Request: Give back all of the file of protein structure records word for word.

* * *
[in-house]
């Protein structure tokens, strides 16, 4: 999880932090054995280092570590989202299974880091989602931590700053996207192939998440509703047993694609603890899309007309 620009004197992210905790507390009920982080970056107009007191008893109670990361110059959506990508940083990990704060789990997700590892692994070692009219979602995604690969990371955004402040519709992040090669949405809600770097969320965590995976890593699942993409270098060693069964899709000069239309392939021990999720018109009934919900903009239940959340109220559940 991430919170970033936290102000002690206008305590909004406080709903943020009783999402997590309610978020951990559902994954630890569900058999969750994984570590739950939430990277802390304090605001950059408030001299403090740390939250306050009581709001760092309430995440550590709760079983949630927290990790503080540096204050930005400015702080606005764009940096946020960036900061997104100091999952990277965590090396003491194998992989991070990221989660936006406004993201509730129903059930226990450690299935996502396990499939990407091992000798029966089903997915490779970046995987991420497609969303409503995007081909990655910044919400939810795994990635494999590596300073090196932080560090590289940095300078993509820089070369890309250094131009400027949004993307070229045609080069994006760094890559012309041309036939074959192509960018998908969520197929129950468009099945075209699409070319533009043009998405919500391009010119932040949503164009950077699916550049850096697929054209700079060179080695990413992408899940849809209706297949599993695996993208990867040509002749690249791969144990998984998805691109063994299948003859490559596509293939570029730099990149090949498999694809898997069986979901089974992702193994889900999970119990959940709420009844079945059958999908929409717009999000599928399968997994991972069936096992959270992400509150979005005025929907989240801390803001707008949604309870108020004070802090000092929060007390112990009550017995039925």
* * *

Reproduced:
[in-house]
């Protein structure tokens, strides 16, 4: 999880932090054995280092570590989202299974880091989602931590700053996207192939998440509703047993694609603890899309007309 620009004197992210905790507390009920982080970056107009007191008893109670990361110059959506990508940083990990704060789990997700590892692994070692009219979602995604690969990371955004402040519709992040090669949405809600770097969320965590995976890593699942993409270098060693069964899709000069239309392939021990999720018109009934919900903009239940959340109220559940 991430919170970033936290102000002690206008305590909004406080709903943020009783999402997590309610978020951990559902994954630890569900058999969750994984570590739950939430990277802390304090605001950059408030001299403090740390939250306050009581709001760092309430995440550590709760079983949630927290990790503080540096204050930005400015702080606005764009940096946020960036900061997104100091999952990277965590090396003491194998992989991070990221989660936006406004993201509730129903059930226990450690299935996502396990499939990407091992000798029966089903997915490779970046995987991420497609969303409503995007081909990655910044919400939810795994990635494999590596300073090196932080560090590289940095300078993509820089070369890309250094131009400027949004993307070229045609080069994006760094890559012309041309036939074959192509960018998908969520197929129950468009099945075209699409070319533009043009998405919500391009010119932040949503164009950077699916550049850096697929054209700079060179080695990413992408899940849809209706297949599993695996993208990867040509002749690249791969144990998984998805691109063994299948003859490559596509293939570029730099990149090949498999694809898997069986979901089974992702193994889900999970119990959940709420009844079945059958999908929409717009999000599928399968997994991972069936096992959270992400509150979005005025929907989240801390803001707008949604309870108020004070802090000092929060007390112990009550017995039925």